Chicago, Ft. Wayne, Fostoria, Findlay, Cleveland, Buffalo, New York, Boston and all points East and West reached most quickly and comfortably via the Nickel Plate Road… That is part of an advertisement in the 5 May 1904 edition of the Willshire Herald.
Traveling by rail was a big thing in 1904. It was the best and fastest way to travel any distance back then.
The ad goes on—Three Express Trains every day in the year. Thru Pullman Sleeping Cars to Chicago, New York and Boston. Comfortable high back seat coaches and modern Dining Cars serving meals on Individual Club Plan ranging in prices from 35 cents to $1.00. Also a la Carte service.
Colored Porters in uniform to look to the comfort of first and second class passengers and keep cars scrupulously clean.
Direct Connections with Fast Trains at Chicago and Buffalo.
All Agents Sell Tickets via this Popular Route, Write to C.A. Asterlin, Trav. Pass. Agent, Ft. Wayne, Ind.
Willshire had a Nickel Plate train depot and the train would also stop at Schumm as needed. I figure the Willshire depot was located somewhere near where the grain elevator is today, on one side or the other of route 33 going to Decatur. Maybe someone reading this knows for sure.
Below is a photo of Willshire’s Nickel Plate depot, date unknown:
I found an interesting postcard among some old family papers, a postcard dated 5 September 1907 and addressed to my great-grandfather Jacob Miller, RFD #1, Willshire, Ohio. It was sent from Fort Wayne and it appears that Jacob was to pick up someone at the Willshire depot. Written on the postcard:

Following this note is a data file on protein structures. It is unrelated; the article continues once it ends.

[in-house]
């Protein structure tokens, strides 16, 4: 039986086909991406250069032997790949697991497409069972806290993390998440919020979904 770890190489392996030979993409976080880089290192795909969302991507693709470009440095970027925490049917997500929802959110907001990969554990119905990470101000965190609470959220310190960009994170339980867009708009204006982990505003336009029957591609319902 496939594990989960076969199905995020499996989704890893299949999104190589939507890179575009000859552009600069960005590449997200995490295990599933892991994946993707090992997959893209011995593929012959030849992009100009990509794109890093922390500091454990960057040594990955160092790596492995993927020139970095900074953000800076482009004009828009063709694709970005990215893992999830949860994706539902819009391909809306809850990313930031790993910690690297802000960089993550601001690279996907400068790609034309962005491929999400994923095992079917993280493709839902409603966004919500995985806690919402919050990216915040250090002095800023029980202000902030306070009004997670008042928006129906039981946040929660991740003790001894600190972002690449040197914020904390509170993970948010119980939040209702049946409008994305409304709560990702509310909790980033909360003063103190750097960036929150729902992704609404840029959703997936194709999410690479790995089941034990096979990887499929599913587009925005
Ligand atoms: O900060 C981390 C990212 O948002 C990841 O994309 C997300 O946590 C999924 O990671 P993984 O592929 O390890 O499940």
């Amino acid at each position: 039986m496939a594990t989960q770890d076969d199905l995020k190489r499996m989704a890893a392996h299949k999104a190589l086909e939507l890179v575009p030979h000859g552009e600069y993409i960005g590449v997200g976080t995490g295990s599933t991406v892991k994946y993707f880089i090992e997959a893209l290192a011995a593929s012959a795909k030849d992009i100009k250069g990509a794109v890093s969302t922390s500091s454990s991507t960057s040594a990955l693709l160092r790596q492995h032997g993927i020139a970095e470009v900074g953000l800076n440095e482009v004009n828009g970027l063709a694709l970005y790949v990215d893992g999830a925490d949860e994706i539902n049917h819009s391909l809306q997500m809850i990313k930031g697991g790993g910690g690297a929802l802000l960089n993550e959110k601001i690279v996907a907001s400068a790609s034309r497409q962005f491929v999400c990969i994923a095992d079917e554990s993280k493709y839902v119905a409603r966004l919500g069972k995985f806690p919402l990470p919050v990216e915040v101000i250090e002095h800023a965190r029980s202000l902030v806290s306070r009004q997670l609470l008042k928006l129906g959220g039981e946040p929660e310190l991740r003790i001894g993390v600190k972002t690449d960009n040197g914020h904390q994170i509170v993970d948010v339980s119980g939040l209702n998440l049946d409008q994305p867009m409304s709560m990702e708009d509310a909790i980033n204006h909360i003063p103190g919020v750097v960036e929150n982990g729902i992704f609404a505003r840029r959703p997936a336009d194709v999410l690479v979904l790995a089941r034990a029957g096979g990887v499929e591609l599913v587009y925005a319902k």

Dear Friends, Mamma and papa are coming Saturday. Please get them at Willshire. I don’t know just exactly what time between 2 and 3 o’clock. Come along with them or else come back with me when I come. Emma Keller
I do not know who Emma Keller was or what she meant regarding the details of the meeting. Although it does not specifically mention the train depot, I would imagine that a train was their mode of transportation from Fort Wayne to Willshire. Also the fact that they needed someone to “get them.”
There were quite a few railroad ads in that May 1904 Willshire Herald.
An ad for the Toledo St. Louis & Western “Clover Leaf” Railroad Company:
The Clover Leaf had Special Low Excursion Rates in 1904:
The Erie Lines, Chicago & Erie Railroad:
Cincinnati Northern Railroad Co:
1914 Railroad map, part of Van Wert & Mercer Counties:
Also from this newspaper:
It Is the Right Stand
President Shonts, of the Clover Leaf, has issued strict orders to employees that they must pay their debts. When an employee’s wages are garnished it means dismissal.
What fun it would have been to take a rail excursion! It would be fun to take a train to Chicago, something that is doable to this day.
Now I just need to figure out who the Kellers were…